AFL Victoria is under pressure to remove ambiguity in its landmark cyber safety policy after a heavily-debated tribunal hearing in Warrnambool last night.
An independent tribunal suspended Deakin University president and player Luke Jackson for two matches after finding him guilty of breaching the policy.
The tribunal, chaired by Terry O’Keefe and including Paul Jones and David Gladman as panel members, also handed the Sharks a $1000 fine, suspended for 12 months.
Russells Creek footballer Cam Williams also copped a two-match ban — the minimum sanction the policy allows for a guilty verdict — at the same hearing.
The drama stemmed back to April 12, in the hours after Merrivale thrashed Russells Creek by 245 points in a Warrnambool and District league match at Mack Oval.
Jackson, who pleaded not guilty, was on a weekend away and under the influence of alcohol when he checked the scores and discovered the lopsided result.
He posted a derogatory comment about Russells Creek on his Facebook page, intending it would be read by his social network friends only.
But one of those friends — a Russells Creek footballer — shared the comment on the Kangaroos’ Facebook page, which sparked a reaction from club members.
Among those was Williams, who responded with his own derogatory words on the Kangaroos’ page and also sent Jackson a direct insulting message.
WDFNL officials asked investigations officer Roy Baker to look into the matter. Baker then recommended Jackson and Williams face unbecoming conduct charges.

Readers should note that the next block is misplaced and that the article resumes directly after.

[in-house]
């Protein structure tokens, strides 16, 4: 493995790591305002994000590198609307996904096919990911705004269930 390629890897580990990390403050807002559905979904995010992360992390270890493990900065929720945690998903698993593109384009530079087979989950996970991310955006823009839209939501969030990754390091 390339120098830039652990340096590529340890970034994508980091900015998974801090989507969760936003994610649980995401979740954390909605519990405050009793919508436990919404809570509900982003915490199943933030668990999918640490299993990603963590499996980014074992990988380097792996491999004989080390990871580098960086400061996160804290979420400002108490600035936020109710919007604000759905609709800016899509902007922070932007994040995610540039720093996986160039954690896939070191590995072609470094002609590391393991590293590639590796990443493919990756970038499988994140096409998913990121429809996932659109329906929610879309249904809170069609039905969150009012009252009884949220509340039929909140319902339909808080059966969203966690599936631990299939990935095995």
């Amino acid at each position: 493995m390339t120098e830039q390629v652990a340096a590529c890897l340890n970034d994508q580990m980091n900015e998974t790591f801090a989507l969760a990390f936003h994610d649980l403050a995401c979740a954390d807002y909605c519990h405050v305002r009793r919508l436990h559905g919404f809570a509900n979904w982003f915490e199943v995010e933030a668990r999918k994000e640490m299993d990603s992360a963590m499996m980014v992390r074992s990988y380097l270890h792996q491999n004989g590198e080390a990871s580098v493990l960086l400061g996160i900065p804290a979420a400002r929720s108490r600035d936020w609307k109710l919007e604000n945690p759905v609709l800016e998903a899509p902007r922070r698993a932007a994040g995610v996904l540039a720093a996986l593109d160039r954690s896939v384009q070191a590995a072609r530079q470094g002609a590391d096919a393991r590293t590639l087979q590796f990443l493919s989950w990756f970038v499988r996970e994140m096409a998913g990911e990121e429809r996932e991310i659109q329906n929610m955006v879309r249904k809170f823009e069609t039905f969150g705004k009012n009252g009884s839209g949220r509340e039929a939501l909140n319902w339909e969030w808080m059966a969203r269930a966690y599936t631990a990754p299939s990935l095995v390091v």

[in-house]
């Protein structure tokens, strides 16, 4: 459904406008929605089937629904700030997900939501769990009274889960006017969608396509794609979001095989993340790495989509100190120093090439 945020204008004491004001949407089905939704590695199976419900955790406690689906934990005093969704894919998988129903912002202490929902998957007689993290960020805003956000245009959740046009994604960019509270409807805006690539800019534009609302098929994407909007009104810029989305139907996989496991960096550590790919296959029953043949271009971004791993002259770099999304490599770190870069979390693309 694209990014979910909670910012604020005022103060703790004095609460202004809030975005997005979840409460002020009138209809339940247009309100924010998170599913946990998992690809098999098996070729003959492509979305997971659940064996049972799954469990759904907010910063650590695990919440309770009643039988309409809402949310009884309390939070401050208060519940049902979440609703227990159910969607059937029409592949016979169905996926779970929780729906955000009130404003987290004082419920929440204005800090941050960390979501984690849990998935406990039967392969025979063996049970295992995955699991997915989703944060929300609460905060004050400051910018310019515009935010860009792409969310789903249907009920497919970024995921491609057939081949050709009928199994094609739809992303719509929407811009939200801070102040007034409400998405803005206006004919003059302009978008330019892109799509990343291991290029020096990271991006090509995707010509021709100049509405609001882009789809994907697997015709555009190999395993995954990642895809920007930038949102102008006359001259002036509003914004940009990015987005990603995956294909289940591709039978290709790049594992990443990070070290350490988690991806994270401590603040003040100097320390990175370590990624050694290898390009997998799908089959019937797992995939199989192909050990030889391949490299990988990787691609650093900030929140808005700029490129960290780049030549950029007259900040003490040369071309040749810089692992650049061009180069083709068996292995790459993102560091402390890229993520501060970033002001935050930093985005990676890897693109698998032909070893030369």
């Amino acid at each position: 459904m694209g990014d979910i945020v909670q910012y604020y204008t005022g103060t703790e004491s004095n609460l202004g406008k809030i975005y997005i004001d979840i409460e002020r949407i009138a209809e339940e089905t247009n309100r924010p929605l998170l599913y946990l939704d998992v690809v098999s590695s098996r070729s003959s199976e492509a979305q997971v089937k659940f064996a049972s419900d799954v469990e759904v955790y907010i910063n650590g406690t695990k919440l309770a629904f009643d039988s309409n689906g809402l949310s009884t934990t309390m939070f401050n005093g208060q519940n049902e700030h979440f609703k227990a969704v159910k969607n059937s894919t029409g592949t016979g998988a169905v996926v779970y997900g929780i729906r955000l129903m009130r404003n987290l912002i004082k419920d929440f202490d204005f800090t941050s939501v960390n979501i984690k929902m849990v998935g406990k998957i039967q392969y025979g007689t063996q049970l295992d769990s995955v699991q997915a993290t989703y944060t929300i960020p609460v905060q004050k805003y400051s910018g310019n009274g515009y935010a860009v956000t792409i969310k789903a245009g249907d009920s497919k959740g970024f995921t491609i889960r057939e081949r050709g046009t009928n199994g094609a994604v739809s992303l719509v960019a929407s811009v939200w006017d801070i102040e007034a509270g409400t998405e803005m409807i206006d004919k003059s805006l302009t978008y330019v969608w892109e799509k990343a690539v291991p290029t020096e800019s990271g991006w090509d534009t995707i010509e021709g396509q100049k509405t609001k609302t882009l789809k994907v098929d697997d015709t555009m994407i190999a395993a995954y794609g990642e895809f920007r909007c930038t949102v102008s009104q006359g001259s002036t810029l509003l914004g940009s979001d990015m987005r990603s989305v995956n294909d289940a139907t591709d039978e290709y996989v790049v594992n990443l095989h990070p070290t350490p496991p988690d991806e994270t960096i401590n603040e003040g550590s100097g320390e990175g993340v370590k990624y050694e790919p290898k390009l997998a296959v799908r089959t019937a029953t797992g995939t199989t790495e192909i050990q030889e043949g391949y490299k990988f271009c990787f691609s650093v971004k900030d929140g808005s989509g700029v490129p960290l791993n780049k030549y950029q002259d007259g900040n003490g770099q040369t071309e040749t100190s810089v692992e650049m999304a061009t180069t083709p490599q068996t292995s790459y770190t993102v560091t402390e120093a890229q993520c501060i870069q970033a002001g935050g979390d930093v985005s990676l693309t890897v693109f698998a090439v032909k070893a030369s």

Jackson told the hearing he “wasn’t thinking clearly” when he posted the comments online, but conceded that was no excuse for his actions.
He argued that his comments were a reference to a line in the movie Anchorman, were not directed at anyone in particular and were written in jest.
That Jackson did not target any specific Russells Creek member was the cornerstone of the Sharks’ argument throughout the hearing.
The policy states that cyber bullying “includes but is not limited to … harassing, teasing, intimidating, racially vilifying or threatening another person …”
“We say he hasn’t targeted anyone with that comment and therefore the charge doesn’t stand and he has no case to answer,” advocate Wayne Promnitz said.
Jackson was also defiant on the issue, later saying: “I could’ve broken 20 charges in the book if you look deep enough but I haven’t been charged with those offences.”
Jackson called on AFL Victoria officials to look closely at the wording of the policy, which does not feature in the AFL Victoria Country handbook.
He was also critical of the WDFNL for its lack of education on the subject: “sending out an email with the policy (attached) is hardly an education”.
Williams, by contrast, pleaded guilty to his charge. He said his comments were provoked by what Jackson had written, but expressed remorse nonetheless.
Williams said he was also influenced by alcohol, which caused “angriness” and sparked his response.
The tribunal needed little time to determine Williams’ punishment but deliberated for close to 20 minutes before finding Jackson guilty.